0
Clinical Investigations: SURGERY |

Pain Location, Distribution, and Intensity After Cardiac Surgery*

Xavier M. Mueller, MD; Francine Tinguely, MD; Hendrick T. Tevaearai, MD; Jean-Pierre Revelly, MD; René Chioléro, MD; Ludwig K. von Segesser, MD
Author and Funding Information

*From the Clinic for Cardiovascular Surgery (Drs. Mueller, Tinguely, Tevaearai, and von Segesser) and the Surgical Intensive Care Unit, (Drs. Revelly and Chioléro), Centre Hospitalier Universitaire Vaudois, Lausanne, Switzerland.

Correspondence to: Xavier M. Mueller, MD, Clinic for Cardiovascular Surgery, Centre Hospitalier Universitaire Vaudois, CH-1011 Lausanne, Switzerland; e-mail: Xavier.Mueller@chuv.hospvd.ch



Chest. 2000;118(2):391-396. doi:10.1378/chest.118.2.391
Text Size: A A A
Published online

Study objectives: To study the location, distribution, and intensity of pain in a sample of adult cardiac surgery patients during their postoperative hospital stay.

Design: In a prospective study, pain location, distribution (number of pain areas per patient), and intensity (0 to 10 numerical rating scale) were documented on the first, second, third, and seventh postoperative day (POD). Patient characteristics (age, sex, size, and body mass index) were analyzed for their impact on pain intensity.

Setting: A university hospital.

Patients: Two hundred consecutive adult patients who underwent median sternotomy for open heart surgery. There were 121 male and 79 female patients, with a mean (± SD) age of 60.9 ± 19.2 years.

Measurement and results: The maximal pain intensity was significantly higher on POD 1 and 2 (3.7 ± 2 and 3.9 ± 1.9, respectively) and lower on POD 3 and 7 (3.2 ± 1.5 and 2.6 ± 1.8, respectively). The pain distribution did not vary significantly throughout the hospital stay, but the location did, with more shoulder pain on POD 7. Only age was found to have an impact on pain intensity, with patients < 60 years having a higher pain intensity than older patients on POD 2 (4.3 ± 2.2 vs 3.6 ± 2.4; p = 0.02).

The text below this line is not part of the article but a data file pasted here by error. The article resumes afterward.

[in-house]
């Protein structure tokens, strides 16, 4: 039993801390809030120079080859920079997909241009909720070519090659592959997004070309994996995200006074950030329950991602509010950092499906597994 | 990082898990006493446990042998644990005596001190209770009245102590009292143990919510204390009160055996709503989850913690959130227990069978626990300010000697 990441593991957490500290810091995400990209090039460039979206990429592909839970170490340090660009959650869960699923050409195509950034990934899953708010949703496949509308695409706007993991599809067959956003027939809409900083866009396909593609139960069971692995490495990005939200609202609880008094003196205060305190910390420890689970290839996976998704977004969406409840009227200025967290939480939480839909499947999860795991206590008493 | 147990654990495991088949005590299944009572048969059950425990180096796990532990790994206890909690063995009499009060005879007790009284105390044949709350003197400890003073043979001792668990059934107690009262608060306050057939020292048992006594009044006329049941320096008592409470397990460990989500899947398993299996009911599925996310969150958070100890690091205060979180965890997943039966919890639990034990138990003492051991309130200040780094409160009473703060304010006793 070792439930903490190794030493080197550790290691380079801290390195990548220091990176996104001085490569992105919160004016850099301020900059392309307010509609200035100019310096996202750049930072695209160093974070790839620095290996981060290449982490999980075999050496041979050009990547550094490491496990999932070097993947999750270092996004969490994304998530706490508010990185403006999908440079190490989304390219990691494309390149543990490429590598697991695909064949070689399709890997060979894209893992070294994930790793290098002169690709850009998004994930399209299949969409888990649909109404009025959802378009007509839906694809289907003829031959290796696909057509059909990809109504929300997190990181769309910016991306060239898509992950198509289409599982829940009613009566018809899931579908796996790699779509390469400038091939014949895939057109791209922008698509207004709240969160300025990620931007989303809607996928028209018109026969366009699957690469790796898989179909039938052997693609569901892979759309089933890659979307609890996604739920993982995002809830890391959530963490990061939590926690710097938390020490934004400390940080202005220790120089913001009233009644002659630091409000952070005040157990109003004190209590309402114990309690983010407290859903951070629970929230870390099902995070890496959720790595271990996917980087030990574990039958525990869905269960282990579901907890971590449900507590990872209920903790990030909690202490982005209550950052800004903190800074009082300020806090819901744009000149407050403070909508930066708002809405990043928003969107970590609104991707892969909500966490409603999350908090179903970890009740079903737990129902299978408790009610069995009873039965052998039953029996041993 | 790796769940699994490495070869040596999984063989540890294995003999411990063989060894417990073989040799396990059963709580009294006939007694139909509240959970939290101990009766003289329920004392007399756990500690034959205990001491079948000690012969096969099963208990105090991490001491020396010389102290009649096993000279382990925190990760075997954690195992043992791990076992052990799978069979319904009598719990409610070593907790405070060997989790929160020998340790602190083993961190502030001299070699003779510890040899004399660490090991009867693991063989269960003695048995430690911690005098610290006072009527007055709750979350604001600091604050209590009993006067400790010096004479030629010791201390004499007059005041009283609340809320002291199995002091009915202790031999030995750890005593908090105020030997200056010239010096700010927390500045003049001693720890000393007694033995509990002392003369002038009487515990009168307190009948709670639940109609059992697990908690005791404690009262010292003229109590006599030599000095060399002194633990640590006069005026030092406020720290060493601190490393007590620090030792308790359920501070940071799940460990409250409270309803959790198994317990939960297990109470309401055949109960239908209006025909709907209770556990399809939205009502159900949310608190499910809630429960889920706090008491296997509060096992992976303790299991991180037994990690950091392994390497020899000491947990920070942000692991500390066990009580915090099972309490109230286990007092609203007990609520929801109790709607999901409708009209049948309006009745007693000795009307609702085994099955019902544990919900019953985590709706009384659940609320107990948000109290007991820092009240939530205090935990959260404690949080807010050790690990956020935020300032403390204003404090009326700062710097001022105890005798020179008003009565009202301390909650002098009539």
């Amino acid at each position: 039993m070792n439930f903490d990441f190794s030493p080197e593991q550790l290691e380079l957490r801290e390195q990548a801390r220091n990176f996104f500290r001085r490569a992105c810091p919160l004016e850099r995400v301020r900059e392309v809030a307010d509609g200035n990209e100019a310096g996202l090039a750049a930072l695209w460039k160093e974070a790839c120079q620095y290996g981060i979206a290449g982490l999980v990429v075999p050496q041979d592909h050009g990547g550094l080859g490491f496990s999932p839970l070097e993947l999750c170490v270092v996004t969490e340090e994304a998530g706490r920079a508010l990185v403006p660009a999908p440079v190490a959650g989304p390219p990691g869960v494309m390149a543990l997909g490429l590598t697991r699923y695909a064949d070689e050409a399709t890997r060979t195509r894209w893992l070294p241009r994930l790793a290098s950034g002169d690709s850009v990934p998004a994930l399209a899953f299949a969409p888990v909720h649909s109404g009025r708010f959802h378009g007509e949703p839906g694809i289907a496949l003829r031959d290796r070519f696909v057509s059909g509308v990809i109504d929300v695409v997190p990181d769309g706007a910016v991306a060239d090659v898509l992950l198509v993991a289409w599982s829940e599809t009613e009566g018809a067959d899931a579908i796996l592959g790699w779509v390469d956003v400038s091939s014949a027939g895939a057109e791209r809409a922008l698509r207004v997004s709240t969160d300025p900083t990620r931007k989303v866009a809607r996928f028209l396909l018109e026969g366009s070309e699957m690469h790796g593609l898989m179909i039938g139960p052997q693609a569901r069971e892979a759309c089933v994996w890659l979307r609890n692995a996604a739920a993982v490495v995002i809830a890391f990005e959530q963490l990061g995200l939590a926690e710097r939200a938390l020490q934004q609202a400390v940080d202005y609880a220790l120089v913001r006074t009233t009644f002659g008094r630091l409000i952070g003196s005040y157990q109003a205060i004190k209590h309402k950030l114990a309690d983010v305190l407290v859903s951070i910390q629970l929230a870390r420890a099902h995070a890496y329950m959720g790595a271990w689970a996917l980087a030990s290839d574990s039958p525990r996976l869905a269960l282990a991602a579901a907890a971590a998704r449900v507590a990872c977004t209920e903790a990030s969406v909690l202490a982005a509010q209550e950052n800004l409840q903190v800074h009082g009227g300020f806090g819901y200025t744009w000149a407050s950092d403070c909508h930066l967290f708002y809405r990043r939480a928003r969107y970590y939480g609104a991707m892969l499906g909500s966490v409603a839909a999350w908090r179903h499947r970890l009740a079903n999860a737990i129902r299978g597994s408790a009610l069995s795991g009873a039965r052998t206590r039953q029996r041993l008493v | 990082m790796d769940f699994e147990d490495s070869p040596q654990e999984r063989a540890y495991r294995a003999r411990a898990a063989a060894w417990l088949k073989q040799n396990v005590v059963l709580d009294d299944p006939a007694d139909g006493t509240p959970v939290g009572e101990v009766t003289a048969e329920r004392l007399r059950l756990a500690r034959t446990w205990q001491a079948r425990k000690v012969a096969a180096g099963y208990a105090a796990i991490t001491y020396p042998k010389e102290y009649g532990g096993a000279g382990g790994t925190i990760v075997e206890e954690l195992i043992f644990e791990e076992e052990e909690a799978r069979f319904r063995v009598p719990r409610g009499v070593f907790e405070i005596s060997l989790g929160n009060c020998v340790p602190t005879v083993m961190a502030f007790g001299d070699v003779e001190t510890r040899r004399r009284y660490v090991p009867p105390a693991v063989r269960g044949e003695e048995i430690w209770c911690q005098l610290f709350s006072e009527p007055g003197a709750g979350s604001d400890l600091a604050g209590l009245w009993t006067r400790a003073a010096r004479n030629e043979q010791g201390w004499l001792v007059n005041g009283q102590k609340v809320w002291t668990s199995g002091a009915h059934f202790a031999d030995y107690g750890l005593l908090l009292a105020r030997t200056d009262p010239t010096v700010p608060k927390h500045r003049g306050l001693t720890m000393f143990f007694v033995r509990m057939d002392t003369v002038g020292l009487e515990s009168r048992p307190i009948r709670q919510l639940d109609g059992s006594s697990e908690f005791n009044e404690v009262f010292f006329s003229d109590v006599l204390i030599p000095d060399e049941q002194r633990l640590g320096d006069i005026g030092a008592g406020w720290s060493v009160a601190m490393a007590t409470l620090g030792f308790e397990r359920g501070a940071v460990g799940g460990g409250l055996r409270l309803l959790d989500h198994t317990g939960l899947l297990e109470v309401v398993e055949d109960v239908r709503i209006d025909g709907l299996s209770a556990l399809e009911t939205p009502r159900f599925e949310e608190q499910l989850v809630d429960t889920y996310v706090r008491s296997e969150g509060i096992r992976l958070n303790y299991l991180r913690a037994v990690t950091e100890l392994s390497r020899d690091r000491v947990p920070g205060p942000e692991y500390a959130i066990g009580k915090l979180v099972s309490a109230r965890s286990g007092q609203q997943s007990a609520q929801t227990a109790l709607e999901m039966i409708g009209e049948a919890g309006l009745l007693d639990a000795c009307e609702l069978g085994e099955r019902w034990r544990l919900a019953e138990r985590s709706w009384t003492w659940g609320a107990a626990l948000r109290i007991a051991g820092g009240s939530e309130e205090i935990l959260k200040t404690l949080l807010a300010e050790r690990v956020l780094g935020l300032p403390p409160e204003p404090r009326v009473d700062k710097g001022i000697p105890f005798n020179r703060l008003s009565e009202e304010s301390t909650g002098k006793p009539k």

Conclusions: In this patient population, the pain intensity diminished from POD 3 onward, although its distribution did not vary significantly during the first postoperative week. Moreover, pain location changed with time, with more osteoarticular type pain at the end of the first postoperative week. Among the patients’ characteristics, only younger age had an impact on pain intensity, with a higher value on POD 2.

Figures in this Article

Sign In to Access Full Content

MEMBER & INDIVIDUAL SUBSCRIBER

Want Access?

NEW TO CHEST?

Become a CHEST member and receive a FREE subscription as a benefit of membership.

Individuals can purchase this article on ScienceDirect.

Individuals can purchase a subscription to the journal.

Individuals can purchase a subscription to the journal or buy individual articles.

Learn more about membership or Purchase a Full Subscription.

INSTITUTIONAL ACCESS

Institutional access is now available through ScienceDirect and can be purchased at myelsevier.com.

Sign In to Access Full Content

MEMBER & INDIVIDUAL SUBSCRIBER

Want Access?

NEW TO CHEST?

Become a CHEST member and receive a FREE subscription as a benefit of membership.

Individuals can purchase this article on ScienceDirect.

Individuals can purchase a subscription to the journal.

Individuals can purchase a subscription to the journal or buy individual articles.

Learn more about membership or Purchase a Full Subscription.

INSTITUTIONAL ACCESS

Institutional access is now available through ScienceDirect and can be purchased at myelsevier.com.

Figures

Tables

References

NOTE:
Citing articles are presented as examples only. In non-demo SCM6 implementation, integration with CrossRef’s "Cited By" API will populate this tab (http://www.crossref.org/citedby.html).

Some tools below are only available to our subscribers or users with an online account.

Sign In to Access Full Content

MEMBER & INDIVIDUAL SUBSCRIBER

Want Access?

NEW TO CHEST?

Become a CHEST member and receive a FREE subscription as a benefit of membership.

Individuals can purchase this article on ScienceDirect.

Individuals can purchase a subscription to the journal.

Individuals can purchase a subscription to the journal or buy individual articles.

Learn more about membership or Purchase a Full Subscription.

INSTITUTIONAL ACCESS

Institutional access is now available through ScienceDirect and can be purchased at myelsevier.com.

Related Content

Customize your page view by dragging & repositioning the boxes below.

Find Similar Articles
CHEST Journal Articles
  • CHEST Journal
    Print ISSN: 0012-3692
    Online ISSN: 1931-3543